On August fifth, 2013, roughly fifty million hamburgers will be eaten world-wide, but one of those burgers will mark a major milestone in agricultural science. For that one burger, which has cost almost a half a million dollars to bring to fruition, will be grown in a vat.
I have been following the work of the New Harvest initiative for some time, as one of the issues that keeps me up all night is the absolutely unsustainable nature of the popularity of our carnivorous appetite. An article in The Independent sums up the problem quite nicely with a set of statistics that should scare anyone who wants the human race to have a future; seventy percent of our agricultural production goes to feeding livestock. Thirty percent of the Earth’s non-ice land area is used to grow food for livestock, and only four percent is used for growing crops that directly feed humans. And this is at a time when meat-eating is still not the norm worldwide. As standards of living rise, the popularity of eating meat has the potential to completely destroy the world’s ecosystems. It just won’t scale up. The only solution is for everyone to go vegan, for population to fall, or for the human race to find reasonable substitutes for animal products that have a lower environmental footprint. Though a nice steak is probably going to be hard to create in the lab, much of North America’s meat consumption involves ground beef burnt grey, chicken goo shaped into deep fried nuggets, and chicken breast vacuum sealed in bags. Vat meat could likely replace all of that meat, at huge environmental savings. And though many of us are starting to eat less meat for health or other reasons, the overall trend is not in the planet’s favour.
Now many of you will be saying “never” at this point, but as I tell my students, it is no more obvious to say “never” to vat meat than it is to say “never” to the factory farming most of us seem to accept. I have toured several factory farms, which even when well run have animals crammed into tiny spaces, and I have observed systems that feed the products of the dead straight to the living, Matrix style. And I’m a person who occasionally eats meat, but I have to say, I would gladly take the vat alternative over the ethical dilemmas created by the industrial system. I will remind everyone that one of the purposes of industrial meat production was to hide the unpleasant parts of the food system from the consumer. Rates of vegetarianism were actually higher in Victorian London than present day London, as many people couldn’t stomach the terrible cruelty that animals of the day endured, right in the city, in front of everyone. Conditions today are actually much better in some ways, but ethically and environmentally, shrinking the animal component of the food system is a requirement. We basically run our economy by keeping billions of non-humans enslaved for our benefit, and I would also say that once vat meat is cheaper than factory farmed meat the majority of people will accept the switch. I also doubt we will really have much of a choice; I would imagine once one fast food chain goes vat, the rest will quickly follow, and we will likely not know the difference.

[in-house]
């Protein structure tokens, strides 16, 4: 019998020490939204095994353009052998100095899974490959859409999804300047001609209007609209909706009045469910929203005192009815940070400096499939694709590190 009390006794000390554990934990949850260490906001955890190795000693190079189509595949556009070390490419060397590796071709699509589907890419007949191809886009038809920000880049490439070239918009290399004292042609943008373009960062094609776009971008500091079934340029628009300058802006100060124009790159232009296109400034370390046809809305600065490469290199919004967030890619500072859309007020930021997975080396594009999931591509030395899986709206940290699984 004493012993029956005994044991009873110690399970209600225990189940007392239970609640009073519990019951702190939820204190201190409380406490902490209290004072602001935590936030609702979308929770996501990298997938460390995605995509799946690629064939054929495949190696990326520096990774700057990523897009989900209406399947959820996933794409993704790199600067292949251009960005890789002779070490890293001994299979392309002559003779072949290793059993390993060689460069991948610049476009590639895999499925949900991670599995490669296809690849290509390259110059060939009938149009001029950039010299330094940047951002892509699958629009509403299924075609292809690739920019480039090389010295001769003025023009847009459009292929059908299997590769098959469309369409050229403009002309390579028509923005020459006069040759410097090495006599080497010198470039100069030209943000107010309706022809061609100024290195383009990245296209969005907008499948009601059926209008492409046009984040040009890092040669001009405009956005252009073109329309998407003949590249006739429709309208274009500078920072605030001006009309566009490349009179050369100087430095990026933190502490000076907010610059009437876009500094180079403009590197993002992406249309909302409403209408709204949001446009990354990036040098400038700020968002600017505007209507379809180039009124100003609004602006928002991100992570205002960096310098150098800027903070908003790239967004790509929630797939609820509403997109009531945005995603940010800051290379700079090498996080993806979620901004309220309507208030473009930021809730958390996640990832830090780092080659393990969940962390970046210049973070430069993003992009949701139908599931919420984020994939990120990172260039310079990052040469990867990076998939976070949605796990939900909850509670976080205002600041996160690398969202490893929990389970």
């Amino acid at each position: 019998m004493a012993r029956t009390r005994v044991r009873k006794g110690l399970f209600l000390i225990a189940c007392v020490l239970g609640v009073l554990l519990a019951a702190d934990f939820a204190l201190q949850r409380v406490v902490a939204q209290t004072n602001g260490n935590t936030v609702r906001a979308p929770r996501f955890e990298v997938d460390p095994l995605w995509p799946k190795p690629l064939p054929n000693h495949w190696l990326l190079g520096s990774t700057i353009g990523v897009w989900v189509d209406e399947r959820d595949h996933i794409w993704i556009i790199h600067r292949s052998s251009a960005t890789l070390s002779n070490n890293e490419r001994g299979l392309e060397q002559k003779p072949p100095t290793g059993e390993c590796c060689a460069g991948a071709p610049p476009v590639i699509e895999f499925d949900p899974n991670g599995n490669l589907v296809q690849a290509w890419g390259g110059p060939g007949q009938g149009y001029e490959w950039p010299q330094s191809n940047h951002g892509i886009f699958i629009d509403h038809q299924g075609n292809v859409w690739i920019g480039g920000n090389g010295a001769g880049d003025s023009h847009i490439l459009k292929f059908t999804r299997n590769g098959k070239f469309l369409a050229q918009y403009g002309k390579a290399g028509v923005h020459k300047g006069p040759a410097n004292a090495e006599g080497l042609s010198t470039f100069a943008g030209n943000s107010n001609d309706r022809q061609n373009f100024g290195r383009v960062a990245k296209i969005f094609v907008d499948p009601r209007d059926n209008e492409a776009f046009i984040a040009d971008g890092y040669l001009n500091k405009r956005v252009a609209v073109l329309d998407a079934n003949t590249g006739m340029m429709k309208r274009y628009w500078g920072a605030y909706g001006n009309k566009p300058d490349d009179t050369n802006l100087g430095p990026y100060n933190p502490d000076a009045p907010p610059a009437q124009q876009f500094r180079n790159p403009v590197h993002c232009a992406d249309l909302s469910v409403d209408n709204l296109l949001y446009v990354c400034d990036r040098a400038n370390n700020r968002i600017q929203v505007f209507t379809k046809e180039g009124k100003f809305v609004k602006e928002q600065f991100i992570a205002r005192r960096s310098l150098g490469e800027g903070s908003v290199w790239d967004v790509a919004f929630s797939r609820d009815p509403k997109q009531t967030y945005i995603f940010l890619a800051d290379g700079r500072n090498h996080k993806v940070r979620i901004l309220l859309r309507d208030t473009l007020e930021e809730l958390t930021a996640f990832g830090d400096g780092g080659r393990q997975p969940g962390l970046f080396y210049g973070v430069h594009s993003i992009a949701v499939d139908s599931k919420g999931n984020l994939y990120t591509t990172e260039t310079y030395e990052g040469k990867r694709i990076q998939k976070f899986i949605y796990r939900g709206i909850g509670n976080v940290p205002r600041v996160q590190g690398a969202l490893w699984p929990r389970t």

There are still huge issues to be solved on the road to test-tube hamburger, aside from the obvious technical difficulties. For one thing animal products left over from the factory system underpin much of our economy. Animal waste is used as fertilizer, gelatin from bone waste appears in hundreds of products, bone char is used to filter all sorts of other food products. Animal products appear in everything from paint to car tires, and if the industrial meat industry were to collapse tomorrow through some horrid disaster, our economy would collapse right along with it. There is also a real worry that in a world of billions of people, the rich will have access to elite wild foods, and the rest of us will eat from the lab. Lastly, vat meat isn’t quite vegan friendly yet; it requires stem cells, which still requires animals, but it could reduce the herd sizes by up to 99% or so, freeing much of the planet’s surface for wilderness or other uses.
So in short I would eat vat-grown meat, but at some level it really doesn’t matter. On a planet with billions of hungry and increasingly affluent people, vat meat will replace the industrial animal system, whether we like it or not. And it starts Monday.